Three years ago, today, Abrome broke for spring break not knowing if we would return when spring break was scheduled to end on March 23rd. News of a dangerous novel coronavirus left us debating what our options were given the responsibility we had to support the young people in our learning community, and the duty we had to protect them, their households, and the staff at Abrome. When it became clear that we would not be able to safely come back together, we extended spring break to three weeks. On March 30th we came back together remotely and stayed remote through the end of that first pandacademic year. 

It was a challenging time. We needed to find ways to get some Abromies reliable internet connections and devices to log in to our remote gatherings. And connecting with each other over video was difficult when we were used to meeting in person. We struggled financially because some families pulled their kids when we went remote. We worked hard to maintain a sense of calm assurance that we would all come through it together.

It was a scary time. There were people in our immediate community who were at high risk. There were elderly grandparents, two people living with cancer, multiple immunocompromised folks, uninsured people and others without access to quality health care, frontline essential workers, and members who were at risk of losing their homes if they could not work. We wanted to protect and support them, and while we could protect them in part by not meeting in person, could we really support them against the conditions of society that put them at increased risk?

It was also a hopeful time. We saw people staying home to protect others from disease. We saw people coming together to support one another through mutual aid efforts. Against the backdrop of illness and death, for a moment we saw people focused less on getting ahead by leaving others behind, and more on considering how they could help others survive. We saw people questioning the practices and structures of not only schooling, but of society, and some began to believe that they could alter or abolish those practices and structures.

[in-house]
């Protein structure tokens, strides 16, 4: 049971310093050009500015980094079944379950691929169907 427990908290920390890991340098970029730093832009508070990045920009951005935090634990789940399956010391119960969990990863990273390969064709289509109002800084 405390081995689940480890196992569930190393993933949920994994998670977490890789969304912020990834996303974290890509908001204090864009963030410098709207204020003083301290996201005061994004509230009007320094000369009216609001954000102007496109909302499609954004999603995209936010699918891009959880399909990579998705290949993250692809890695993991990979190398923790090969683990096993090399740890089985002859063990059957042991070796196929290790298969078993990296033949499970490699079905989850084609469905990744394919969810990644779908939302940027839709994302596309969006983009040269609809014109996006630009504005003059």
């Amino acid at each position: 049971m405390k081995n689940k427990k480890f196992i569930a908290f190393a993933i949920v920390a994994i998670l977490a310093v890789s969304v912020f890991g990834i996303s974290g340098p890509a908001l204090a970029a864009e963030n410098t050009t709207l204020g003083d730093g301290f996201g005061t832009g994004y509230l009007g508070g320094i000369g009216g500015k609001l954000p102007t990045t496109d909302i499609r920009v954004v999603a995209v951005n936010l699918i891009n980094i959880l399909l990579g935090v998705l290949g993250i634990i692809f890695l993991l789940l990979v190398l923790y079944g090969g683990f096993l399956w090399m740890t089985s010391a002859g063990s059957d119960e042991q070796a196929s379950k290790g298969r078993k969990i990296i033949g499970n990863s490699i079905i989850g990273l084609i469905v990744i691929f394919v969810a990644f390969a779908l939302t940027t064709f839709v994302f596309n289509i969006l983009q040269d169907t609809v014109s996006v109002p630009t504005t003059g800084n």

In that moment, when no one knew how the pandemic would play out, Abrome made a choice that was clear ethically, but murky from a business perspective. We reaffirmed our commitment to community care. Community care means centering the needs of those who would be most impacted by our decisions and actions, and leveraging our privilege to support them. It is easy to talk about centering the needs of others when the costs are low, or when it causes only a temporary inconvenience. It is another thing to do so when society demands that we turn away from those most impacted for our own benefit. Unfortunately, the moment of societal solidarity soon began to fall apart as the demands to turn away grew strong. We chose not to turn away. 

It is not preordained that “everyone will get it eventually.” We do not need to “learn to live with COVID.” Institutions are not powerless to stop the spread. We chose people over profits, and solidarity over enrollment. We chose to embrace a multi-layered approach to preventing the spread of COVID-19 that includes masking, physical distancing, filtration and ventilation, testing, and vaccination. Because of those efforts, and some luck, we have not had a single case of spread within our learning community. And our culture is stronger for it, even if our community is smaller—74% of lost enrollment since the pandemic began has due to our pandemic policies. 

Three years in, the pandemic continues. And we will continue to take it seriously because we are committed to community care.

Cover photo by Deborah Jackson from Pixabay